o Different meanings of the word responsible:
o Reliable or trustworthy. o Attributing something as a cause for an event or action. o Attributing liability or accountability for some event or action, creating an obligation to make things right again.

o Responsibility as accountability: Heart of CSR


o CSR:
o Actions for which a business can be held accountable. o To be concerned with societys interests that should restrict or bind businesss behavior. o What a business should or ought to do for the sake of society, even if this comes with an economic cost.

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FIGURE 5.1 - RESPONSIBLE AND RESPONSIBILITY

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ETHICS AND SOCIAL RESPONSIBILITY


o Three different types of responsibilities, on a scale from more to less demanding or binding:
o Duty or obligation in order to indicate that they oblige us in the strictest sense, is the responsibility not to cause harm to others. o To prevent harm even in those cases where one is not the cause. o To do good (Volunteer and charitable work)

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FIGURE 5.2 - MODELS OF CORPORATE SOCIAL RESPONSIBILITY

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PHILANTHROPIC MODEL OF CSR


o It holds that, like individuals, business is free to contribute to social causes as a matter of philanthropy.
o Business has no strict obligation to contribute to social causes; but it can be a good thing when they do so. o Business has no ethical obligations to serve wider social goods. o Business should be encouraged to contribute to society in ways that go beyond the narrow obligations of law and economics.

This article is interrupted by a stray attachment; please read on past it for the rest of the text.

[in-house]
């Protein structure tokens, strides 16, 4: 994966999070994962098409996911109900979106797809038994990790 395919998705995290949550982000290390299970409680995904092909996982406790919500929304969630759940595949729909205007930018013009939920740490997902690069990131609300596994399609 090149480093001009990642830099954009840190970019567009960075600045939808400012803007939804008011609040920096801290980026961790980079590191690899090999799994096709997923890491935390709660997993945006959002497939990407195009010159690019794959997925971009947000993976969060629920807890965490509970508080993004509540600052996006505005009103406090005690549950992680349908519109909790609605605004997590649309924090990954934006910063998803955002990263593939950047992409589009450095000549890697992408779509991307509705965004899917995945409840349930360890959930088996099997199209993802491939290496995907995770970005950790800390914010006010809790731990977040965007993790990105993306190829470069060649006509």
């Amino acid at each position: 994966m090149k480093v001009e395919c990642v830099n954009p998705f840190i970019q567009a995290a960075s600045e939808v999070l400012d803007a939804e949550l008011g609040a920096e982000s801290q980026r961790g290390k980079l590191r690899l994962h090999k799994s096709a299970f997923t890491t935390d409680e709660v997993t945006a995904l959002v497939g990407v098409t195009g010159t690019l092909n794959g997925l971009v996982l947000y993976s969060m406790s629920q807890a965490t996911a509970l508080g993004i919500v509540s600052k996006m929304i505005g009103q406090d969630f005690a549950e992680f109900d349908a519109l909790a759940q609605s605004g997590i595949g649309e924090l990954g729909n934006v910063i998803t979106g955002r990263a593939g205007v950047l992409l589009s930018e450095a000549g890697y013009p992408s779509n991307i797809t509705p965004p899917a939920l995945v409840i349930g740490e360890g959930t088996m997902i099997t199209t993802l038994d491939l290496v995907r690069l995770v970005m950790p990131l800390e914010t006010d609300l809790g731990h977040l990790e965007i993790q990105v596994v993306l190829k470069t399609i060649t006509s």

o Within the philanthropy model, there are occasions in which charity work is done because:
o It brings the firm good public relations. o It provides a helpful tax deduction. o It builds good-will and/or a good reputation within the community.

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PHILANTHROPIC MODEL OF CSR


o In few cases, firms contribute to charity anonymously, corporate support for the social causes is not done for potential business benefits, but instead because the business manager or owner decides that it is simply a good and right thing to do. o There is overlap between decision makers who engage in the Philanthropic Model for reputational reasons and those who follow the economic view of businesss social responsibilities. o The Philanthropic model in which business support for a social cause is done simply because it is the right thing to do differs from the reputational version in terms of the underlying motivation.